DenaliShuttle vs. Tour

We set up camp and turned in early after our visit to the sled dogs of Denali National Park. After all, we had to pack lunches to eat on the shuttle bus, break camp, and leave for the park by 5:30 the next morning. I hoped that the weather would cooperate, although others had warned me that one does not always see Denali.

When we boarded the bus, our driver told us that any time we thought we saw something, we should call out and he would stop. Unfortunately, we couldn’t get off the bus to take photographs, but he assured us that he would pause for photographs.

I thought this odd, because we had only paid for shuttle bus tickets, not tour bus tickets. Evidently, the differences between the two options consist of price and flexibility.

Shuttle buses cost considerably less, but you have a bus driver, not a bus-driver-naturalist who narrates the entire trip. Our bus driver seemed to know plenty, though. Shuttle buses provide flexibility because you can get off any time you want—unless there’s an animal around. If you want to strike out across the tundra for a hike and catch a later shuttle bus, you may.

Learning to Ask

For the first five miles of the trip, the crowd on the bus chatted with their traveling companions. I kept my eyes glued on the bus windows, wondering if the clouds would lift and where the wildlife hid.

“There on the left you’ll see some Willow Ptarmigan and chicks,” the bus driver said as he put on the brakes. I stood and strained to see over the heads of the passengers on the left side of the bus.

I managed to snag a blurry photo of the chicks (new birds for me) and sat back down, disappointed. “If only I could get off the bus,” I muttered as I rearranged my camera and bag.

“Ask the people to put their windows down next time,” Pedro suggested.

It seemed obvious, but I struggled with his suggestion. I don’t like to inconvenience other people, but we had paid money to see Denali. Someone yelled out, “Bear!” and pointed to the left side of the bus. This time, I didn’t hesitate to ask the seat occupants to put their windows down.

Denali

Bear Rocks or Rock Bears?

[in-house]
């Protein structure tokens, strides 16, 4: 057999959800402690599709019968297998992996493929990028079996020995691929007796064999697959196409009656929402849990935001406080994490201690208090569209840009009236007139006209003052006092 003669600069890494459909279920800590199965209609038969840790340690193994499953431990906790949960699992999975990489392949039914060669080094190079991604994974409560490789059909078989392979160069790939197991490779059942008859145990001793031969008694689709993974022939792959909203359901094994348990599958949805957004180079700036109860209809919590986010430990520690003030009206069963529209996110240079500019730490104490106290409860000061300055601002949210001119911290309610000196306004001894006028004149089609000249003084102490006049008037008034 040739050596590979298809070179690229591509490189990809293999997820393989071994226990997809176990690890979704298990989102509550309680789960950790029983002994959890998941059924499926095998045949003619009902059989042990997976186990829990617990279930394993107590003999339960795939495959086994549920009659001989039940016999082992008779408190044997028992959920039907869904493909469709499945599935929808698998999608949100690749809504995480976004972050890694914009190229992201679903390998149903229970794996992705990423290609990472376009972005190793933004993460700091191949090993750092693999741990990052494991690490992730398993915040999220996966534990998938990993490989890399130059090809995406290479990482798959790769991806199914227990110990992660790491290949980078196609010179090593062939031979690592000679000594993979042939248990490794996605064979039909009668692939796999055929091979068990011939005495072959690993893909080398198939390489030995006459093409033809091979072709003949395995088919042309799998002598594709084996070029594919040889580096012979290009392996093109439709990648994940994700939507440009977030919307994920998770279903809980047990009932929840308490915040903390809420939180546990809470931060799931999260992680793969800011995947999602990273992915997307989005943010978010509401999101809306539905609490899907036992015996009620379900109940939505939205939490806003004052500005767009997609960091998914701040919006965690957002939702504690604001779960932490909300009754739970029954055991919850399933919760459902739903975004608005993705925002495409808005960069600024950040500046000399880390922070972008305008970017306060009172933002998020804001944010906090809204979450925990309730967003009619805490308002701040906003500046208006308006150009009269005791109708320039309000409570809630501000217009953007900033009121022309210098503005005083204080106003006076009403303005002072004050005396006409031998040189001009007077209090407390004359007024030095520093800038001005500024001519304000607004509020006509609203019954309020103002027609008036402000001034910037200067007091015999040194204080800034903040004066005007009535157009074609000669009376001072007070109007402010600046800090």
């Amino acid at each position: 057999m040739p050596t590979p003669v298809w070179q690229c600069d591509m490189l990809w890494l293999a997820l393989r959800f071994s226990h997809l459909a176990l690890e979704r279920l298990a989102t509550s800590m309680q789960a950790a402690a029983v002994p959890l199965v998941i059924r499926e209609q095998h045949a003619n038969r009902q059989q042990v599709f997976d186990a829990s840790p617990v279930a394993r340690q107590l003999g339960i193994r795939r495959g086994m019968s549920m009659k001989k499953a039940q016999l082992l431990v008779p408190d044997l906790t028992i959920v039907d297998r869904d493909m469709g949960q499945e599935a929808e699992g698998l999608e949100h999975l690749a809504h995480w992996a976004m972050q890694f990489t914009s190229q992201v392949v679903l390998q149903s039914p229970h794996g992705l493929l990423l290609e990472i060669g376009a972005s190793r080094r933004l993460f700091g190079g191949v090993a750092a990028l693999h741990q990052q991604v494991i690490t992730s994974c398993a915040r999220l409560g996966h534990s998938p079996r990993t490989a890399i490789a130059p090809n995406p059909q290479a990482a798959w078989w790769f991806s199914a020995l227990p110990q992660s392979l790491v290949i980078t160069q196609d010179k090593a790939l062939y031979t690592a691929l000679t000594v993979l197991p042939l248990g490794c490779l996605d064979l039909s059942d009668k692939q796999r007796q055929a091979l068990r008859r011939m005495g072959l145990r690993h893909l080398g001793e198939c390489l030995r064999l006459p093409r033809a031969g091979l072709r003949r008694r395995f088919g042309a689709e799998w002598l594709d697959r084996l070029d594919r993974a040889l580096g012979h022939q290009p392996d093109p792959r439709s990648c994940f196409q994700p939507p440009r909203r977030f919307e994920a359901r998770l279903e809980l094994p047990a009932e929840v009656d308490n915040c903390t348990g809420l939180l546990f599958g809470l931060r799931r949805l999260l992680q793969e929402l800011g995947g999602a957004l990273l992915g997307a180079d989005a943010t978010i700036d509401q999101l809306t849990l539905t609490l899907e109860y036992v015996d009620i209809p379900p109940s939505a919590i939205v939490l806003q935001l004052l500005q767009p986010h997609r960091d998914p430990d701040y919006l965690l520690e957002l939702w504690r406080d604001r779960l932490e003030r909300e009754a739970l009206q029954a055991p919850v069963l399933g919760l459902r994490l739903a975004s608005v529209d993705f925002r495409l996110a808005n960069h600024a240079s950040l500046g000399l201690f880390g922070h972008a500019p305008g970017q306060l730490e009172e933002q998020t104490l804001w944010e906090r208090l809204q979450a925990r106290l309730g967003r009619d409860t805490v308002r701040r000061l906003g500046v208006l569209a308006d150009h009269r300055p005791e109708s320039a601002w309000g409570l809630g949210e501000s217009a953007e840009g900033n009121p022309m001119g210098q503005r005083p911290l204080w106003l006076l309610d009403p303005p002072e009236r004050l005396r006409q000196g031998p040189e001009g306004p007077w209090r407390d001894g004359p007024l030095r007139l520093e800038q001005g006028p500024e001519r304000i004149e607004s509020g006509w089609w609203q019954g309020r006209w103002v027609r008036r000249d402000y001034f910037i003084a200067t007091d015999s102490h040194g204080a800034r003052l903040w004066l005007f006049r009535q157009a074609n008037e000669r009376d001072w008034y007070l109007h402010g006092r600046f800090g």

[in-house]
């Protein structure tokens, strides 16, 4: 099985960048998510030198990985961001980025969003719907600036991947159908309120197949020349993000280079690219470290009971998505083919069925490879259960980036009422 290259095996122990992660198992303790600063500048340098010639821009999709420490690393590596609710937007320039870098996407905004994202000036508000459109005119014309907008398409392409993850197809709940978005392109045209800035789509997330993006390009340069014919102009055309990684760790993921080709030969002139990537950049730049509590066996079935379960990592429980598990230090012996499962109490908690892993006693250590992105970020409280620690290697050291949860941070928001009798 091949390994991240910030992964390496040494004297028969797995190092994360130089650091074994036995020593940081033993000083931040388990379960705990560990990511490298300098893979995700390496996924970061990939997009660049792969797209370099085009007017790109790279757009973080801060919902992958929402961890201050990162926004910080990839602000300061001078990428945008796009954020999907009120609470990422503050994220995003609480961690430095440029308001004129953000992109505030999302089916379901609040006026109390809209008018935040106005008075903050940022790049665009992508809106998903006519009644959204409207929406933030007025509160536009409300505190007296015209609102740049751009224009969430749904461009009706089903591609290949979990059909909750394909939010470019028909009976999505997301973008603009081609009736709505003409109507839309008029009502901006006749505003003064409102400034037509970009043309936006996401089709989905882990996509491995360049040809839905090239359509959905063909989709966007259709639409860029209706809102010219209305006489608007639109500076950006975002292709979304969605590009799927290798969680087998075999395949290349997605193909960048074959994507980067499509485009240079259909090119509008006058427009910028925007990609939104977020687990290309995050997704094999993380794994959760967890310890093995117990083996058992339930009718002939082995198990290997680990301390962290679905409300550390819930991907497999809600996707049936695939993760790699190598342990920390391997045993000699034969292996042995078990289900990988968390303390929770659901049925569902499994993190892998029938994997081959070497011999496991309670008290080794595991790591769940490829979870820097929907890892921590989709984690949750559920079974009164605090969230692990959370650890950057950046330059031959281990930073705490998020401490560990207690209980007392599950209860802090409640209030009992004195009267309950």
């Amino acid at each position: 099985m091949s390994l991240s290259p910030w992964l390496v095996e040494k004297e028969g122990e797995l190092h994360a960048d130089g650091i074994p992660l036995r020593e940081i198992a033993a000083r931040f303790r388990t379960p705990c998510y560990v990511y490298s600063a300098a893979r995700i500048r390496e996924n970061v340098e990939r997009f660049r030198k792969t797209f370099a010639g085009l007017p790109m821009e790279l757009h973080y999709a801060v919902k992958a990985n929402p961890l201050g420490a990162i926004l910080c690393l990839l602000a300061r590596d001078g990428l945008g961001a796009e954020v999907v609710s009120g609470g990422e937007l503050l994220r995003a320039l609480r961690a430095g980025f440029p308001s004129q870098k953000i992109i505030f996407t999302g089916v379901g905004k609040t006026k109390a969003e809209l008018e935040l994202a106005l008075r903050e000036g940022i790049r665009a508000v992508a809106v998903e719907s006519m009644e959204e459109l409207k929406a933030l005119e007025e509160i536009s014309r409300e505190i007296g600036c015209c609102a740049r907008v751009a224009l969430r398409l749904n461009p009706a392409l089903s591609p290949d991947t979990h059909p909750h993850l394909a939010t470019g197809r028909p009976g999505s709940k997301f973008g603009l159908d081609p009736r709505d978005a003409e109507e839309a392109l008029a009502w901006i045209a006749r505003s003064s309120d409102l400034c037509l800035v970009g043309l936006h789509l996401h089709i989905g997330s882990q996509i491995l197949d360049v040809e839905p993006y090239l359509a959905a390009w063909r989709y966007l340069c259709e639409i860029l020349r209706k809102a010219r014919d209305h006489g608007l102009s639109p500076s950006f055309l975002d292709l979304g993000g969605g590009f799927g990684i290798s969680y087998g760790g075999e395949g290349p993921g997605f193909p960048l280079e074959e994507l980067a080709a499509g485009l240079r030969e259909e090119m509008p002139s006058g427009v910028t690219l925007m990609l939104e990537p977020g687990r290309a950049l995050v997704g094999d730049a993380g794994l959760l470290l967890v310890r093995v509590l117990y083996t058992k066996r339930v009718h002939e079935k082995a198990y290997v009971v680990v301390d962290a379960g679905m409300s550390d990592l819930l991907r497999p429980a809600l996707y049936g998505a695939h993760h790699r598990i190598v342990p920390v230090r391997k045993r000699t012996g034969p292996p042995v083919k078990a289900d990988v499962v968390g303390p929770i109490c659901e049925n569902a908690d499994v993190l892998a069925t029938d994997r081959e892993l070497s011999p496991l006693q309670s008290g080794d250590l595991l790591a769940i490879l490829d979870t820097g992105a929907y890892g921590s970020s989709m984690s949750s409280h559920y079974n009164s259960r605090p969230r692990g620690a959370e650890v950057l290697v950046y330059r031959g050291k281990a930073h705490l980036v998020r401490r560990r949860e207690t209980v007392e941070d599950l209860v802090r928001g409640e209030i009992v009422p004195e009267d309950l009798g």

The bear turned out to be a large rock. The bus driver lowered his binoculars and laughed along with the rest of us. “Don’t worry!” he assured us good-naturedly. “I’d rather stop for a rock than have you miss a bear because you weren’t sure.”

After that, the group on the bus loosened up considerably. We spent fifteen minutes sharing binoculars and peering into a cloud-covered hillside. A grizzly sow and two cubs wandered and played just out of reach of the unaided human eye.

Next we spotted caribou grazing next to bluebells, and another grizzly off in the distance. As we traveled further into the park, we saw more tour busses and noticed the drivers gesticulating to each other. Evidently, they have a sign language that they use to communicate animal sightings as they pass each other.

Denali

To Eat Near the Foot of Denali

For the next 60 miles to Eielson Visitor Center, we stopped about every 90 minutes to use the facilities, stretch our legs, read the interpretive signs and take photographs. At Polychrome Pass we hiked about a quarter of a mile for breathtaking views of a verdant valley surrounded by copper-colored hills.

By the time we reached Eielson Visitor Center, a steady rain had started to fall, along with my hopes of seeing Denali. We ate our sack lunch in the visitor’s center, then wandered around inside. One wall held a floor-to-ceiling window with the outlines of the peaks etched into the glass.

Denali“Look, there’s Denali!” I told Sarah, pointing to the etching.

“It’s our closest view of it,” she quipped.

A sign posted near the glass wall showed the statistics for actually seeing Denali from within the park during any given month. The average days one could see the mountain in July? One.

On the bus ride back, we saw two more grizzlies and a giant herd of caribou. We also saw five Dall sheep clambering along a cliff. Once again, the bus driver graciously stopped whenever anyone asked him to.

DenaliI couldn’t help but think of the parallel between our experience and my own Christian journey. For the longest time, I thought the journey was all about keeping the rules and doing what’s right. I missed out on a lot because I didn’t realize that I could ask. Stops and starts and conversations form part of the journey.

Likewise, my desire to see Denali might not have been fulfilled, but that doesn’t mean I didn’t eat lunch at its foot. I enjoyed riding a shuttle bus with one who had seen the mountain many times. The driver eagerly talked about his experiences with both the mountain and the wildlife.

Relationships, Not Rules

I hope that as a Christian, I do my utmost to act like a shuttle bus driver. Willing to talk with anyone who asks and not so bound up in the rules of my denomination that I fail to form relationships with the seekers and questioners along the way.

I won’t see Jesus in person here on earth, but that doesn’t mean that he doesn’t exist. Stories told by those who knew him in person give me glimpses of his character. The wonder of creation provides further evidence of his existence. I can still sit at his feet, even if I don’t see his face.

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Beauty Tip #28: You can sit at Jesus’ feet even if you can’t see his face.

Q4U: Have you ever struggled with rules vs. relationships?